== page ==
Bloomberg News

Romney Calls State of Union Speech ‘Detached From Reality’

January 26, 2012

(Updates with Romney comments starting in the second paragraph. For more campaign news, see ELECT.)

Jan. 25 (Bloomberg) -- Republican presidential candidate Mitt Romney told Florida voters today that Barack Obama’s State of the Union address was “detached from reality” as he pointed to a trip the president made last week to Disney World.

“I was reminded of his trip just a week or so ago when he spoke at Fantasyland,” Romney said during a speech at a sheet metal company warehouse in Orlando. “He was speaking in fantasyland again last night. He seemed so extraordinarily detached from reality.”

Obama last night emphasized populist themes, including tax fairness, help for homeowners, cracking down on U.S. financial crimes and unfair trade practices in China, and investigating the lending practices that preceded the housing crisis.

Romney, a former governor of Massachusetts, also took a swipe at his Republican rivals, including Newt Gingrich, as a new poll shows the former U.S. House speaker surging in Florida before the state’s Jan. 31 primary vote.

Romney led Gingrich by 36 percent to 34 percent in a Jan. 19-23 poll released today by Hamden, Connecticut-based Quinnipiac University. The telephone survey of 601 likely Republican primary voters in Florida has a margin of error of plus or minus 4 percentage points. In a Quinnipiac poll released Jan. 9, Romney led Gingrich 36 percent to 24 percent.

‘Not Just a Lobbyist’

“It’s time to have a president who’s not just a lobbyist and not just a legislator and not just a blamer and a campaigner, but a president who knows how to get the job done because he’s done it time and time again,” said Romney, who made millions of dollars as a private-equity executive for Bain Capital LLC. “I will get America working again because I know how to get America working again.”

He has insisted that Gingrich’s past work for Freddie Mac amounted to lobbying and “influence peddling,” while Gingrich said he was paid to act as a consultant and historian to the mortgage company.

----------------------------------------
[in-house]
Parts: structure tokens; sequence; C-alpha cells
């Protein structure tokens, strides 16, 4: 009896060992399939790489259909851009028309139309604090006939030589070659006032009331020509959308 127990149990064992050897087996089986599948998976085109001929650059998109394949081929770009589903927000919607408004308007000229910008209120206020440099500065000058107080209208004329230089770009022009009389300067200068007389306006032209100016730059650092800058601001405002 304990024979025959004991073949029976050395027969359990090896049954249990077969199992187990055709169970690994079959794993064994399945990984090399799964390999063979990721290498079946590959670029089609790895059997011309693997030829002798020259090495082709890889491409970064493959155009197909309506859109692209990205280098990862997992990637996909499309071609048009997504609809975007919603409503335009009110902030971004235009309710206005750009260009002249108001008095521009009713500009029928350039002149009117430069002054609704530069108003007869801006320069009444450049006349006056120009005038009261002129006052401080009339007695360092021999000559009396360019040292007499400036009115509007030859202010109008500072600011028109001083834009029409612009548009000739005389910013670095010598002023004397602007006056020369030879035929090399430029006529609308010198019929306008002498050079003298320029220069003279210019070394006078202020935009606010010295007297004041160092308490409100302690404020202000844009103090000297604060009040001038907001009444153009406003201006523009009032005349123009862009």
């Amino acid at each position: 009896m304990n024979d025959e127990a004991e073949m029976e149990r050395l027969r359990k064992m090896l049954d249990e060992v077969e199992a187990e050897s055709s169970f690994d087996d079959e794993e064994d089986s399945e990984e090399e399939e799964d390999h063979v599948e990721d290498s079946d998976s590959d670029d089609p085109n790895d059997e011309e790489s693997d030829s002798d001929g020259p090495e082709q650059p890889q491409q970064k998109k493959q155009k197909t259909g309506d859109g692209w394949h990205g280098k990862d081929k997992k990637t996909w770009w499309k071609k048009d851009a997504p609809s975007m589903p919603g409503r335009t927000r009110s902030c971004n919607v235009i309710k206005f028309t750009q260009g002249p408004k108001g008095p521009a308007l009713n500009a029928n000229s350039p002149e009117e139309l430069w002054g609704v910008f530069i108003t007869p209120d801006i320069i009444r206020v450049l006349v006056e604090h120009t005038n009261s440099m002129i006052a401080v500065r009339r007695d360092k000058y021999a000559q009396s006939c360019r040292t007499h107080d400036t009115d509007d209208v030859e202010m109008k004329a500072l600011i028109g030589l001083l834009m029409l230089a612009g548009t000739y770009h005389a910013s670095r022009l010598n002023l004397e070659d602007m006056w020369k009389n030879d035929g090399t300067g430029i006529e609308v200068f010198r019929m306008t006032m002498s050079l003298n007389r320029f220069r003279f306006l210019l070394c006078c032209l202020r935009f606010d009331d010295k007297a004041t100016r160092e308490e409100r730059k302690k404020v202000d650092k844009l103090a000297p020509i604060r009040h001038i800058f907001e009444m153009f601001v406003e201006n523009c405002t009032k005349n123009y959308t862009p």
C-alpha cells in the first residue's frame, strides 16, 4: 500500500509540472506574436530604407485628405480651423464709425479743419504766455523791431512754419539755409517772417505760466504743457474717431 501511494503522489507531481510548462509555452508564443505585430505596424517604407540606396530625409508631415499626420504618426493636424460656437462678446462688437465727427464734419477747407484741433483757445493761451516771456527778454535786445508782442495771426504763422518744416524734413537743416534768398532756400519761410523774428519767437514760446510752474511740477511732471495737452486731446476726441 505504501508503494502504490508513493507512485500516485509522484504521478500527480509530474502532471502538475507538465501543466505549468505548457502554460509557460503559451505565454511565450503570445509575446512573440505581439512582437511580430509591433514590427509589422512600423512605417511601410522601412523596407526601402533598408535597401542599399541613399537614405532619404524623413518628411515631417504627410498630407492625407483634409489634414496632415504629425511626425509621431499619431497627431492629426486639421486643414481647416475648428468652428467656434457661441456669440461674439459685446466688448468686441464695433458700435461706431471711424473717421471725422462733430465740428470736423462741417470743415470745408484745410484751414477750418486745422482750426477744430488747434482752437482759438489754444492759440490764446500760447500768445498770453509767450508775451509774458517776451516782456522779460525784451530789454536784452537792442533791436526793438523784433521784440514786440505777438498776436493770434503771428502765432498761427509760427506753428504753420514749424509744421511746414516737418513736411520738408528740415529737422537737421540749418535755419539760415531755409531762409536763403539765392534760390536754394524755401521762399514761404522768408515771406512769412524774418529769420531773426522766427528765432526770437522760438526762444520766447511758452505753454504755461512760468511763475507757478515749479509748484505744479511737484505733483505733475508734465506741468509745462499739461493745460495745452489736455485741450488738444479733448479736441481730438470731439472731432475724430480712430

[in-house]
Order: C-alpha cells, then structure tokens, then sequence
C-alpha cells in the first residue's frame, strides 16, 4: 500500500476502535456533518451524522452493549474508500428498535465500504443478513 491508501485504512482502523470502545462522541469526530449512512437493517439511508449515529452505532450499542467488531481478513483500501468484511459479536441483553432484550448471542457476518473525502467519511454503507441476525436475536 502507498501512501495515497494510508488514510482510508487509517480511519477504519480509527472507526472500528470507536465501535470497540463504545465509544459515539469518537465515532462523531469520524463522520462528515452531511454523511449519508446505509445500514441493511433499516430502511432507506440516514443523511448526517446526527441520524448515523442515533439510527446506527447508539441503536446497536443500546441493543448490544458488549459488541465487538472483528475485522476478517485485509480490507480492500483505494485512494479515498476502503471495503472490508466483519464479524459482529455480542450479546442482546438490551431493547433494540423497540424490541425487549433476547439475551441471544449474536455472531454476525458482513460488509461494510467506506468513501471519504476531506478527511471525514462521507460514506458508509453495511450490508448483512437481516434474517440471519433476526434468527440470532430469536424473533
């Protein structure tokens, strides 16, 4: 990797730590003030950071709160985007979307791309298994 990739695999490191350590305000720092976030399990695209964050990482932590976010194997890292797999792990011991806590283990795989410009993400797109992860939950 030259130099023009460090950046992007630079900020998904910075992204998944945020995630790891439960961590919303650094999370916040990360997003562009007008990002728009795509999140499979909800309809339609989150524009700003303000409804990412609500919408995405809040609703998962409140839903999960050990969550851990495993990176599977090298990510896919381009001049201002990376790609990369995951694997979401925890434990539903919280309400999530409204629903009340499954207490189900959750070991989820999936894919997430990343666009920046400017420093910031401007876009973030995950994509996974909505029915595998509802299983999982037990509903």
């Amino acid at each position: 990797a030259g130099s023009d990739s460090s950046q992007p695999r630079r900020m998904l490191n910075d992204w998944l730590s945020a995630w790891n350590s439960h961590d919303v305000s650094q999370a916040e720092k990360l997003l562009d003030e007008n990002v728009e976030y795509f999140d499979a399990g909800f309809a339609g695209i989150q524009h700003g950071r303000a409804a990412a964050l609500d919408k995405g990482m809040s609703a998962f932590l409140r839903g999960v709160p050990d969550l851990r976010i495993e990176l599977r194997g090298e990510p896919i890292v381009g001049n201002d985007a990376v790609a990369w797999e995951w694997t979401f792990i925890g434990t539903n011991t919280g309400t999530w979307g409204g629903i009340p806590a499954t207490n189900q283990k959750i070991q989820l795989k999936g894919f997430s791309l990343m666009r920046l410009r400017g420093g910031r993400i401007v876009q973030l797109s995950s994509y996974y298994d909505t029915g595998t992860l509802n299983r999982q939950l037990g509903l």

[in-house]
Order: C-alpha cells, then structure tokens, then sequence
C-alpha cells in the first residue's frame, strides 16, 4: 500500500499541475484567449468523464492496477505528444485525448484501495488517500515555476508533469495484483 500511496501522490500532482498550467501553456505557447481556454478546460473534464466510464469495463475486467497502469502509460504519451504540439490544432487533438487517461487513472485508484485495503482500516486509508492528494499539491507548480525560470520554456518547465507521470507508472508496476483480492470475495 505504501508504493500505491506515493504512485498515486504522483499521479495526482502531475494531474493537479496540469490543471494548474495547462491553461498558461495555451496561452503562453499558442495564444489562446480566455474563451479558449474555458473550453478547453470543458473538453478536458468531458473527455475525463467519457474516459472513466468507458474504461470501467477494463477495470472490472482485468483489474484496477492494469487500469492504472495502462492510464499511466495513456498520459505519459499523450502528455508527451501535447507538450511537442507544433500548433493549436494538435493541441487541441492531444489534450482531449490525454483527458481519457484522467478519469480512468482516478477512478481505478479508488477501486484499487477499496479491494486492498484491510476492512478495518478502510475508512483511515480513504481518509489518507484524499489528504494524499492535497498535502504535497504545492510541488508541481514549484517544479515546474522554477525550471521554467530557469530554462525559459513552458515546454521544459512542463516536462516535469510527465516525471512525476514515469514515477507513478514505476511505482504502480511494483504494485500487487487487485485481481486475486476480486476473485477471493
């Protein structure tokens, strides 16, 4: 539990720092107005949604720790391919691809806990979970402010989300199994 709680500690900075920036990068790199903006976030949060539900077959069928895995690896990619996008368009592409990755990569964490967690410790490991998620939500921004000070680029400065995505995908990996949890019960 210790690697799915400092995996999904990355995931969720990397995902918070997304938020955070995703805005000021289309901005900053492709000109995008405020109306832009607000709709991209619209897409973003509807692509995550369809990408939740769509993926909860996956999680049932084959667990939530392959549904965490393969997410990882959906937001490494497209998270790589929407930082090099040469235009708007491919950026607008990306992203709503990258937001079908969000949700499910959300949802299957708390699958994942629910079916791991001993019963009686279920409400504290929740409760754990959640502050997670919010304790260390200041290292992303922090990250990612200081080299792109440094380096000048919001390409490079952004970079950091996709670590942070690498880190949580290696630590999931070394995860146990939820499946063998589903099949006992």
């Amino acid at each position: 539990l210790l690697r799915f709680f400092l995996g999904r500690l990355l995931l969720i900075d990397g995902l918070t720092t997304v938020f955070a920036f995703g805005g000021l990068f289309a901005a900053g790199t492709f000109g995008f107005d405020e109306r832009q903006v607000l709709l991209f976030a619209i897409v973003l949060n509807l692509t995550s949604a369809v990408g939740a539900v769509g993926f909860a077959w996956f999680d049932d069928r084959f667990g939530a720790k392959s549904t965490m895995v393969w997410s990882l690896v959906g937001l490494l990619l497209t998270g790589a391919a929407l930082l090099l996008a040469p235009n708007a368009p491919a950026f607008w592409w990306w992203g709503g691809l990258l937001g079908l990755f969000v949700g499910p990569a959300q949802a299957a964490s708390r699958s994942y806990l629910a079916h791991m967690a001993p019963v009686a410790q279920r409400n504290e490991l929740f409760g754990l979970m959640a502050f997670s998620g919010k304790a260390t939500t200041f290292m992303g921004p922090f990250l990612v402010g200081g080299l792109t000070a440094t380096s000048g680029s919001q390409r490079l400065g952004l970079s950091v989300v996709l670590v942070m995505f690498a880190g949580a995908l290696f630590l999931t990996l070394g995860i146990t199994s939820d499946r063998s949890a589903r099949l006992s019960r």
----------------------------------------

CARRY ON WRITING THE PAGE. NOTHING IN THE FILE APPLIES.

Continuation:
Romney’s wealth provided fresh fodder for his opponents a day after he released a tax return showing that he earned $21.6 million in 2010 and used preferential rates for investment income and charitable contributions to hold his overall tax rate down to 13.9 percent.

Gingrich today mocked Romney’s call during a Jan. 23 debate for undocumented immigrants to voluntarily “self-deport” home to get work there.

‘Swiss Bank Accounts’

“You have to live in a world of Swiss bank accounts,” Gingrich said during an event in Doral, Florida. “For Romney to believe that somebody’s grandmother is going to be so cut off that she’s going to self-deport, this is an Obama-level fantasy.”

Romney has branded as “amnesty” a Gingrich proposal to permit some law-abiding, English-speaking illegal immigrants who have been in the country for an extended period and have civic and religious ties in their communities to become U.S. citizens.

Obama’s chief political strategist, David Axelrod, said Romney’s tax rate illustrates why lawmakers should endorse the president’s call last night for a minimum 30 percent tax rate for people with incomes of $1 million or more a year.

“Mitt may have thought story would be buried by SOU, but, if so, it was a Swiss Miss,” Axelrod said in a posting on Twitter today. “His tax release helped make case for Buffett rule.” Obama has dubbed his tax proposal “the Buffett Rule,” based on billionaire Warren Buffett’s observation that he pays a lower rate than his secretary.

‘Big Government’

Both Gingrich and Romney criticized Obama’s focus in his annual televised speech to Congress.

“The president described his conviction that his big government is built to last and should be paid for with higher taxes,” Gingrich said in a statement. “Bigger government and higher taxes will not lead to jobs and growth,” but rather to “more people on food stamps.”

Romney said Obama had failed to adequately address the problem of federal spending and deficits.

“This is a president who talks about deregulation even as he regulates, who talks about lowering taxes even as he raises them,” Romney said in his Orlando remarks. “We are, if you will, a virtual Titanic and he’s saying ‘full speed ahead.’” Romney said.

“The difference, of course, is that they couldn’t see the iceberg,” Romney said. “In this case, we can see the iceberg.”

He said Obama is wrong to suggest the nation is headed in the right direction.

“Mr. President, things aren’t going so swimmingly,” Romney said. “When you got up and said on the ‘Today Show’ three years ago that if you couldn’t turn around this economy in three years, you’d be looking at a one-term proposition, well, you’re right and we’re here to collect.”

Romney briefly praised Obama for talking about China trade policy, before quickly criticizing him again.

“I took some pleasure in the fact that he’s talking about cracking down on China, even as he has not done so,” he said.

--With assistance from Greg Giroux in Washington. Editor: Laurie Asseo, Robin Meszoly

To contact the reporters on this story: John McCormick in Orlando at jmccormick16@bloomberg.net; Jonathan D. Salant in Doral at jsalant@bloomberg.net

To contact the editor responsible for this story: Jeanne Cummings at jcummings21@bloomberg.net


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